10 10 Clear and Compelling Goal Clear goals it is not fun to flounder aimlessly Avoid the “protagonist with amnesia” cliché Compelling goals usually follow the concepts in Natural Funativity Survival is always a compelling goal

11 11 A Series of Choices No choice

12 12 A Series of Choices Meaningless choices Obviously fold back into same path Players discover this quickly

13 13 A Series of Choices Infinite choices Quickly become unmanageable

14 14 A Series of Choices Choose wisely Kill off player with any wrong choice Better but frustrating (Dragon’s Lair)

15 15 Classic Game Structure A convexity Starts with a single choice, widens to many choices, returns to a single choice

16 16 Convexity Qualities Go from one to many to one Can be a level, an act, an episode Can be any kind of choice Geography, weapons, tools, skills, technologies, quests Examples Exploring an island Technology build tree

17 17 A Series of Convexities Many games are chains of convexities Points of limited choice (A) alternate with points of many choices (B)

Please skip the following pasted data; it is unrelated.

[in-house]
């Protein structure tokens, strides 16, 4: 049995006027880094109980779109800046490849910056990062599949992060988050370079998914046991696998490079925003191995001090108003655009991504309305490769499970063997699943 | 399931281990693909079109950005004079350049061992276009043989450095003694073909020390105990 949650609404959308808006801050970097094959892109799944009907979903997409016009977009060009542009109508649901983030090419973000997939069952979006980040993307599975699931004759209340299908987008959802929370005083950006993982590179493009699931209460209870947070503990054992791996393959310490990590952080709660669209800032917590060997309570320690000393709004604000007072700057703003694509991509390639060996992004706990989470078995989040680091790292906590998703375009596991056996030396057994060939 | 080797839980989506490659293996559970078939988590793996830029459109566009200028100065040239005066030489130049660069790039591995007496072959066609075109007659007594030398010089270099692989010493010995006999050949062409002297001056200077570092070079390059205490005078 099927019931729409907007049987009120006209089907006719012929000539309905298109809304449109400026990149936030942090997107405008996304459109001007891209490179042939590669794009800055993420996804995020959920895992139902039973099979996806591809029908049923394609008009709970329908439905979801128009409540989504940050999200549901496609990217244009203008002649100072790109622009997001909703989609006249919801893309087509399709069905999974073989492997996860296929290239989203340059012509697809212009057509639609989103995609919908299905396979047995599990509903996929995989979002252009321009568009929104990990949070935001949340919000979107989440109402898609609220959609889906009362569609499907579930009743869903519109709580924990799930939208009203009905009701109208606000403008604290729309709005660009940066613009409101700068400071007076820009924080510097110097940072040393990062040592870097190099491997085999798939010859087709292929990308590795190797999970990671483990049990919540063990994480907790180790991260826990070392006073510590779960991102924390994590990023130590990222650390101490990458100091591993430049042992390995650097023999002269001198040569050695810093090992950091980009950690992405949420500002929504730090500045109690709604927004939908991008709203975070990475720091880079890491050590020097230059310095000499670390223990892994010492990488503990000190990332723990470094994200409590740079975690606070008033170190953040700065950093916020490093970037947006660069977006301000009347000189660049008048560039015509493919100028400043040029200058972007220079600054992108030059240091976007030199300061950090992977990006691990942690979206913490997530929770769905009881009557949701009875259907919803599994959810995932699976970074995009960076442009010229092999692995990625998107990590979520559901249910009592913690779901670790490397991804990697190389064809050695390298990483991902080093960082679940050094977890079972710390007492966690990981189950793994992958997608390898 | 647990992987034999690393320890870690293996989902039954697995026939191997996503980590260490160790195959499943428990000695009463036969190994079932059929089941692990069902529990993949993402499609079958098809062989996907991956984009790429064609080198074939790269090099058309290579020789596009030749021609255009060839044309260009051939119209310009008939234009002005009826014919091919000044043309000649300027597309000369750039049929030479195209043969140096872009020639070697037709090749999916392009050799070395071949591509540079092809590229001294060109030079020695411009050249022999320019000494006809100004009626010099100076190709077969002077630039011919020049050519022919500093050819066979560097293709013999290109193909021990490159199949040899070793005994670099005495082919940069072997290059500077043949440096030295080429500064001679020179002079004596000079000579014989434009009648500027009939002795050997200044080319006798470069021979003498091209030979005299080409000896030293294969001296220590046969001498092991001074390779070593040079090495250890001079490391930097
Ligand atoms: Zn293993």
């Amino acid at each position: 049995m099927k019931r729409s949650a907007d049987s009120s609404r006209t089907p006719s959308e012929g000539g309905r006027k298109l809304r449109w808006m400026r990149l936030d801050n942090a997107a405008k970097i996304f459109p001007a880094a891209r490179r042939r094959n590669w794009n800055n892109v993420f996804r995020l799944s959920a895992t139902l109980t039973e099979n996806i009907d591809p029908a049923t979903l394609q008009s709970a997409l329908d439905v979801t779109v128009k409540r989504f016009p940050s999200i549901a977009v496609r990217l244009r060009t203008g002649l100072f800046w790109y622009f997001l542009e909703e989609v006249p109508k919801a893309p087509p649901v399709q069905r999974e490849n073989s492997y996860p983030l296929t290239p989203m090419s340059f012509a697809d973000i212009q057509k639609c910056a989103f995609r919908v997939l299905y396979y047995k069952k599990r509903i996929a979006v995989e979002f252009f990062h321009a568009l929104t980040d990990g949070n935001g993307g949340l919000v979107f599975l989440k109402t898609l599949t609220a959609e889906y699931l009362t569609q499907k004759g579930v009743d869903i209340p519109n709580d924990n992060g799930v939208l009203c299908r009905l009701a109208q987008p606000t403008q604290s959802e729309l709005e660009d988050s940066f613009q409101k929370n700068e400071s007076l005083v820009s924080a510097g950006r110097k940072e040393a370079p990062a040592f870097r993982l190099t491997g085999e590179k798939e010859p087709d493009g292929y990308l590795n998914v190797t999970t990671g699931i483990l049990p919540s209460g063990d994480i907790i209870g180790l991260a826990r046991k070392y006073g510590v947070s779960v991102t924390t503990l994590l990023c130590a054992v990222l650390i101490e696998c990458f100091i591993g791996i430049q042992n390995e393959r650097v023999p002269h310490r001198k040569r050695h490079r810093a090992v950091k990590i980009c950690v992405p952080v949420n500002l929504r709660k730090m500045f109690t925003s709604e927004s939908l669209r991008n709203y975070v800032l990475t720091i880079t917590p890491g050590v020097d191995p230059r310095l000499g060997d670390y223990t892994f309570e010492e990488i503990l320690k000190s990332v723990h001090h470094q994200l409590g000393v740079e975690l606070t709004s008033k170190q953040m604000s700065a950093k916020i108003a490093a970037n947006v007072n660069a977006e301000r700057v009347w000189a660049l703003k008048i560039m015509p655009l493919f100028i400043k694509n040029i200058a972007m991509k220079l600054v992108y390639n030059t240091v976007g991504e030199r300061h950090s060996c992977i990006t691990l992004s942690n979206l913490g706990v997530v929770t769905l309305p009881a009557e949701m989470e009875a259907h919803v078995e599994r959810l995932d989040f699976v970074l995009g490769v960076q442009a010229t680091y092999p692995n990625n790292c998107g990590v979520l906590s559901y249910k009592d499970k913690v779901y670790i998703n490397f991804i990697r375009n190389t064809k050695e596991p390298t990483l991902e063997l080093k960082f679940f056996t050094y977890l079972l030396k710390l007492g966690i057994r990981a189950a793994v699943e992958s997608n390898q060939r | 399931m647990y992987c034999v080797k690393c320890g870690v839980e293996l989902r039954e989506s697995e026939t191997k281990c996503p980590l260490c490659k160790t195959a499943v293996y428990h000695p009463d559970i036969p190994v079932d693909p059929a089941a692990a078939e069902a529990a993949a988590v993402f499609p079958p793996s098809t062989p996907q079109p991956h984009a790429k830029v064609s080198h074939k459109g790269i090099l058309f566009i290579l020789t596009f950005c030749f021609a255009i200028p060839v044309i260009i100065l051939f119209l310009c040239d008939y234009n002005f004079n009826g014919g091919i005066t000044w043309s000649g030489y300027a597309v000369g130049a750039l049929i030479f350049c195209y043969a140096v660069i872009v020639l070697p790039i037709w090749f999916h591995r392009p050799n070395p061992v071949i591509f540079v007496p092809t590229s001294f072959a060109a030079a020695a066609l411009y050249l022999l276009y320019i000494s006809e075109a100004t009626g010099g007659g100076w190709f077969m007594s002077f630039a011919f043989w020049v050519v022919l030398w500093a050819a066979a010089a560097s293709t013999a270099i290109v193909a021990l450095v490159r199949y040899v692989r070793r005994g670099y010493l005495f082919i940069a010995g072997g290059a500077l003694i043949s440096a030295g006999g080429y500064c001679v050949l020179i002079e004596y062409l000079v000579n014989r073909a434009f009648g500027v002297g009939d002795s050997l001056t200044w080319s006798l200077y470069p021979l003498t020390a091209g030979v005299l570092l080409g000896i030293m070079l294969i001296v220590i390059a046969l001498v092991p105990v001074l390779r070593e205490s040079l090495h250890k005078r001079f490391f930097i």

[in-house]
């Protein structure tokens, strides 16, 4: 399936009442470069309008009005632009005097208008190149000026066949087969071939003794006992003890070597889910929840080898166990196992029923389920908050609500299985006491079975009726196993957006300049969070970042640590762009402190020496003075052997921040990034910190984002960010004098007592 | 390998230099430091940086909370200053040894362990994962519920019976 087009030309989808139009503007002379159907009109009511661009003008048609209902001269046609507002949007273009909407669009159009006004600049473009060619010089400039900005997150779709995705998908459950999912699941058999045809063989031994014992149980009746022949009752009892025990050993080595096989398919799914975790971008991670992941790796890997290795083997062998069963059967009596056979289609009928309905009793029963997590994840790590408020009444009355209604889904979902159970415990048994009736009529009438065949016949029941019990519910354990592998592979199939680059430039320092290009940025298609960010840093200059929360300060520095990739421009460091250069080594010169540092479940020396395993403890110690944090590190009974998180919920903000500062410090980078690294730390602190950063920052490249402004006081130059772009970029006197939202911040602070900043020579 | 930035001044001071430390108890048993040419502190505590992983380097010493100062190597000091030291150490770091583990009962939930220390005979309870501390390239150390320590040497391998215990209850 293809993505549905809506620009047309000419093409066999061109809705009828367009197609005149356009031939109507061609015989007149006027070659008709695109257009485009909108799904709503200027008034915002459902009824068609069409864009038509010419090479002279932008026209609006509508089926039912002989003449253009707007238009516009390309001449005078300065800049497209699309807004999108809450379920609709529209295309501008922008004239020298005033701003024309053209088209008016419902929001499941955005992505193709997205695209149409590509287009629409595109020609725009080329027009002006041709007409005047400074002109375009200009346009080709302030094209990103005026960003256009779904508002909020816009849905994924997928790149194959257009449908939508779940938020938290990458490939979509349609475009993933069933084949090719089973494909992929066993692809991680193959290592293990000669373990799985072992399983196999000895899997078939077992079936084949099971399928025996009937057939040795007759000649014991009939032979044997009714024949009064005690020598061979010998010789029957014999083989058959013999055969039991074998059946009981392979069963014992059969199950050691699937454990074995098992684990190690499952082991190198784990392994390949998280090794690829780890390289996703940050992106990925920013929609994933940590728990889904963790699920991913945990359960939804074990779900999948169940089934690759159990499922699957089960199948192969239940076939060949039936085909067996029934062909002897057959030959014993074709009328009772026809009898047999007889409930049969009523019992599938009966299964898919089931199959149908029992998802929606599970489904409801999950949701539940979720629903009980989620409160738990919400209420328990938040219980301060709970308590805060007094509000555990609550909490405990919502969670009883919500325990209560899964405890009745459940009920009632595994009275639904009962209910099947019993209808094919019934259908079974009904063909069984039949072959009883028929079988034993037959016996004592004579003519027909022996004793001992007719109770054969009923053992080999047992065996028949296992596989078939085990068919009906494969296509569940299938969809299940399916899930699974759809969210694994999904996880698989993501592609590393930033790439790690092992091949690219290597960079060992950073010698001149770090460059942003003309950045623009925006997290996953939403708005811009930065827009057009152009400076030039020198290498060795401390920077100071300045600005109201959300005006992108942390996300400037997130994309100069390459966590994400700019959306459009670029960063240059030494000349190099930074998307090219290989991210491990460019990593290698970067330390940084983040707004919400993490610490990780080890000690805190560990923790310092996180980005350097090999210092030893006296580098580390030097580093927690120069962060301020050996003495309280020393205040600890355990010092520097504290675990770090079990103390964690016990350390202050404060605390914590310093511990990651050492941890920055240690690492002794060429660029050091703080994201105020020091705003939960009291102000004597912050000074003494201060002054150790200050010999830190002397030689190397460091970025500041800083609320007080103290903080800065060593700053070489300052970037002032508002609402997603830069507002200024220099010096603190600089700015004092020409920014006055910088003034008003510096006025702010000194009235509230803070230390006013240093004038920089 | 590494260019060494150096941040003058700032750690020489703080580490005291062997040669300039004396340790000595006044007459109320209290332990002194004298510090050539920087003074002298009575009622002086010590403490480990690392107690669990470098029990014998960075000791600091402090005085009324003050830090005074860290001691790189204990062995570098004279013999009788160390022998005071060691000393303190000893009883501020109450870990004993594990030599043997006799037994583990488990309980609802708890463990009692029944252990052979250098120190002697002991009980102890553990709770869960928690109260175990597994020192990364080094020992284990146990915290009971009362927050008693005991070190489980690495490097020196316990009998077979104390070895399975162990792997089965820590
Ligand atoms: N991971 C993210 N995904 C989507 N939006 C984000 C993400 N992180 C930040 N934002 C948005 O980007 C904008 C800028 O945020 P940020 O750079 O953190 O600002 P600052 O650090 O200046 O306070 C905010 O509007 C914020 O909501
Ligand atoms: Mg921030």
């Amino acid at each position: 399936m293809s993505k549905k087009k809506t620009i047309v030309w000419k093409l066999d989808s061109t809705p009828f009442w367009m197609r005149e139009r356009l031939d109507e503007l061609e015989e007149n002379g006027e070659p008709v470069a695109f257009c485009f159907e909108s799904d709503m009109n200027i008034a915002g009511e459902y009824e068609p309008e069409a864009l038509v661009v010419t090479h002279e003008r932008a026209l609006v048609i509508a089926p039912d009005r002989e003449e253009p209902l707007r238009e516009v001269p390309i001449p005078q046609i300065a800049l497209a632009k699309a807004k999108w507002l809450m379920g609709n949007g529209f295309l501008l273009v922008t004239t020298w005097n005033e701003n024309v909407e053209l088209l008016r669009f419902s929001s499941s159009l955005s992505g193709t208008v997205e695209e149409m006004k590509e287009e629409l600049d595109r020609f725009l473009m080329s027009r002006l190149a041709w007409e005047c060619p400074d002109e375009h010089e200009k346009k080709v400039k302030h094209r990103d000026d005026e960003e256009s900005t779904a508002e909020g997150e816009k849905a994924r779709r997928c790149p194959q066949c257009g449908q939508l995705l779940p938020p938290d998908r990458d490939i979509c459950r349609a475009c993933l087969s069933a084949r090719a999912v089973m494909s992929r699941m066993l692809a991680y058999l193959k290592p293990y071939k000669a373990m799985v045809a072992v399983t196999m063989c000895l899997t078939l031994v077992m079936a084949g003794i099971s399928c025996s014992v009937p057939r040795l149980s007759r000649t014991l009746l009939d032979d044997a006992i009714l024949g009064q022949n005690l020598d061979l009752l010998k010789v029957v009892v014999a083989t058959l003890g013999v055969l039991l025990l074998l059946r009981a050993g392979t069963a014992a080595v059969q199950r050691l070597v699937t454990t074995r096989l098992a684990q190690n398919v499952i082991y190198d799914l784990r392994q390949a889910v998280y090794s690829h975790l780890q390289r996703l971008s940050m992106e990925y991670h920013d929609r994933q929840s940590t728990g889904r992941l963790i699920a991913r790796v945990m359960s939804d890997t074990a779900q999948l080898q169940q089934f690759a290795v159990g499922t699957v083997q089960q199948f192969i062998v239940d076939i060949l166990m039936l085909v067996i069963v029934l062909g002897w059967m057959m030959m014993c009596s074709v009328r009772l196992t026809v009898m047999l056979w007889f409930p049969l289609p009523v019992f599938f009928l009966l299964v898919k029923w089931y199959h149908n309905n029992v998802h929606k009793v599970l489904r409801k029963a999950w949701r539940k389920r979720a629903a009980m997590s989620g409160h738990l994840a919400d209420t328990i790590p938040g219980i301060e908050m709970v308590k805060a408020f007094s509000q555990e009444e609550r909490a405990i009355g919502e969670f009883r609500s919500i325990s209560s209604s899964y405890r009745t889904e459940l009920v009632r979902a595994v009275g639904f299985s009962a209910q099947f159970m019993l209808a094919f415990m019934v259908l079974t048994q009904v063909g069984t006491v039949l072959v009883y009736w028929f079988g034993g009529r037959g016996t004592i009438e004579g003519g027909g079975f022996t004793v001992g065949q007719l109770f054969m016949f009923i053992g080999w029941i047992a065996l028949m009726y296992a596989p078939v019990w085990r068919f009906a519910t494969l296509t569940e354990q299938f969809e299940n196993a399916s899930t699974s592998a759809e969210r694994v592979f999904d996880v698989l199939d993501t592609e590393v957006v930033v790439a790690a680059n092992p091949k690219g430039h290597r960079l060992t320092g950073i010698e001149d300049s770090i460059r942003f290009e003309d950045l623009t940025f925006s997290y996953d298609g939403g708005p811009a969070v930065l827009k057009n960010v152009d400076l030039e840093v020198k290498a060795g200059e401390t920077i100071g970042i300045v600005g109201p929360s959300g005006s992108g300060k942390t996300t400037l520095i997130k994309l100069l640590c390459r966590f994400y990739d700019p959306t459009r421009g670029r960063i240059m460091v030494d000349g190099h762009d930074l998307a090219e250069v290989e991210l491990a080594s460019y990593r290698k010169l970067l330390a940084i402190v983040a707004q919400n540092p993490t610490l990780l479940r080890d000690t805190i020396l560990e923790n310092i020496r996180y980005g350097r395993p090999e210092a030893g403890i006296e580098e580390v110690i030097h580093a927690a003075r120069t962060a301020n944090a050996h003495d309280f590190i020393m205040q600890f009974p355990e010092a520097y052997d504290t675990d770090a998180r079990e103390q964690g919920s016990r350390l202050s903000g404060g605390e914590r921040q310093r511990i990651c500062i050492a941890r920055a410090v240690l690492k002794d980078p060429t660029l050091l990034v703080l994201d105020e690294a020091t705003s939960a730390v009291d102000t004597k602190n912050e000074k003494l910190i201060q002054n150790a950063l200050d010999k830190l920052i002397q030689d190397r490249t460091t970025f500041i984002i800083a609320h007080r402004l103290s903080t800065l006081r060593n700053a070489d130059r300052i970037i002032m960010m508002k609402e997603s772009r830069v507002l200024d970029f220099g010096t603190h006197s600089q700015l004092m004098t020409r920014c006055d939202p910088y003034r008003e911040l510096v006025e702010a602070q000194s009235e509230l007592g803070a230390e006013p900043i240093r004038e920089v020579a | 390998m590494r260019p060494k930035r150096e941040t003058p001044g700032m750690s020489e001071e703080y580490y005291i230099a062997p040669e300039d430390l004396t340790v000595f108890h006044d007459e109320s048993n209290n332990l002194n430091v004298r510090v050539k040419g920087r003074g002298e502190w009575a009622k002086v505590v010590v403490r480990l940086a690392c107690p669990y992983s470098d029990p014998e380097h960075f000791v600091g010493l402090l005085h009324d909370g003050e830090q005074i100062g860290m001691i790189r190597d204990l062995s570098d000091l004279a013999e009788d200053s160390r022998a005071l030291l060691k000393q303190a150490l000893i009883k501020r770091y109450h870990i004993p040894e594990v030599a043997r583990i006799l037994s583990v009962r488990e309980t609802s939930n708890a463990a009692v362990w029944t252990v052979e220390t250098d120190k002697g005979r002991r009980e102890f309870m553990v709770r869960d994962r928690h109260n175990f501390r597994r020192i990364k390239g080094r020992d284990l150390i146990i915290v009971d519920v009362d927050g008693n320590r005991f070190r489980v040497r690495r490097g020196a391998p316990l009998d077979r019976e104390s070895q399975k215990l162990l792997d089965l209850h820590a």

18 18 A Series of Convexities Many overlapping or nested convexities in great games Examples include Halo, Zelda games, Civilization, Diablo II, many others Player can be starting one task or area, in the middle of another, and at the end of a third, all simultaneously

19 19 Why Is This Structure So Good? Give the player choice but not an infinitely expanding set of choices Mix of some “any order” choices (B) and some in fixed order (A), blending freedom with linear storytelling Can be structured so players see most of the game, minimizing waste Can have difficulty go up in new levels

20 20 Psychological Advantages of Classic Structure Alternating intense learning (A) with time to practice (B) is the best way to master new skills Gradual learning and introduction of new skills at the heart of fun game play “Easy to learn, difficult to master”

21 21 Flow Mihaly Csikszentmihalyi His book “Flow: The Psychology of Optimal Experience” Flow is a state of exhilaration, deep sense of enjoyment Usually when a person’s body or mind is stretched to its limits to accomplish something difficult and worthwhile